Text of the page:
A Summer in Sonoma by Robyn Carr

Taking a break from her Virgin River series, Carr introduces us to several new characters. Cassie is a nurse, an independent type who finds herself in danger and at the mercy of a seemingly nice guy who turns out to be a total fraud. She is rescued by Walt, described as a “biker dude.” Outwardly, there could be no two souls who are less alike. Still, they become friends, though Cassie has sworn off any more romantic entanglements, seeing herself as a loser in this category.

Their friendship evolves gradually with Walt sensing he must move slowly or risk losing Cassie’s trust forever. Carr chronicles this blossoming relationship in a story about living in the present but being held in chains by the past. It’s hard for Cassie to trust her own judgment, much less trust yet another man in her life who might cause her further hurt and disillusionment. Still, maybe she can be hopeful since Walt has gone out of his way to be the perfect gentleman, giving her no reason to doubt him—or is there? The reader will have to decide. Will this be Cassie’s time?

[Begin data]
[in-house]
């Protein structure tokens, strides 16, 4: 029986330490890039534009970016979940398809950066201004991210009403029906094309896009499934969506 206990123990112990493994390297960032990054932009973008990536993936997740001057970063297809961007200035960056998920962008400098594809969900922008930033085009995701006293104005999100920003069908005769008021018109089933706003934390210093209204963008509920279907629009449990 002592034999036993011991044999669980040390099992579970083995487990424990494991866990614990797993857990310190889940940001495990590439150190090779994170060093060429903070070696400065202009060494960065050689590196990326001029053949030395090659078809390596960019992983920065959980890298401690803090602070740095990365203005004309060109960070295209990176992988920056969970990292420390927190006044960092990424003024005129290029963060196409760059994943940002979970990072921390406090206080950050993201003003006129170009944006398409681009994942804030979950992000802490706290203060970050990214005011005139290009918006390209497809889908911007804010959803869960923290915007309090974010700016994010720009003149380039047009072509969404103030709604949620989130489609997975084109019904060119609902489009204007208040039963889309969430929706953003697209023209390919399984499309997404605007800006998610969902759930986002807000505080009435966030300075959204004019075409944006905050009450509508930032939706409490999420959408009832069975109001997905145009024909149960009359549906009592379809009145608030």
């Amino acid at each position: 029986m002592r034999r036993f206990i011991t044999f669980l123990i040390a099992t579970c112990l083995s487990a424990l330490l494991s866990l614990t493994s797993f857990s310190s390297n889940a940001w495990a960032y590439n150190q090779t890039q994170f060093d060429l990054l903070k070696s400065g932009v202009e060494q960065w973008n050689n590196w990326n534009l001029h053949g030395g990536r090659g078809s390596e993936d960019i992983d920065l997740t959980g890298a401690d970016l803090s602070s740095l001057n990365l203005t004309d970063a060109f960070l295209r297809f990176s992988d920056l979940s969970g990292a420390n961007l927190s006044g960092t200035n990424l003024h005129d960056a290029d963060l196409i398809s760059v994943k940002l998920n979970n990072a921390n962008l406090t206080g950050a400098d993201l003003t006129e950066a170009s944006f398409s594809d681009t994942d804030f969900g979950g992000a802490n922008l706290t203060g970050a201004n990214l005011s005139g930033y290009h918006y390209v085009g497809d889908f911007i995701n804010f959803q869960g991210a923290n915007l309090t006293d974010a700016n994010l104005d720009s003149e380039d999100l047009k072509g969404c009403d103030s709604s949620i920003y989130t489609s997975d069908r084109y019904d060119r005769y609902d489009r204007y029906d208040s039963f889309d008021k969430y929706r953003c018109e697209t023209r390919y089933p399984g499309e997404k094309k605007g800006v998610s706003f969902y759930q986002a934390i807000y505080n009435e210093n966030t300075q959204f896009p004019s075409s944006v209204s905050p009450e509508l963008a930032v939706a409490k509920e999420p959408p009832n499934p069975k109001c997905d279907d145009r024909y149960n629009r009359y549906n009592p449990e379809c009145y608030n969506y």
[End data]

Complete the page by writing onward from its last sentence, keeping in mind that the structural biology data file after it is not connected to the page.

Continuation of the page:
As always, Carr has given us believable substantial characters and scenarios that the reader can relate to. Her sense of place and descriptions of the lovely countryside add to the pleasure. The story has enough depth to make it interesting and enough romance to make it a good cozy read. In my book, that’s a winner.

I received a copy of this book for review from the author, publisher, or publicist.

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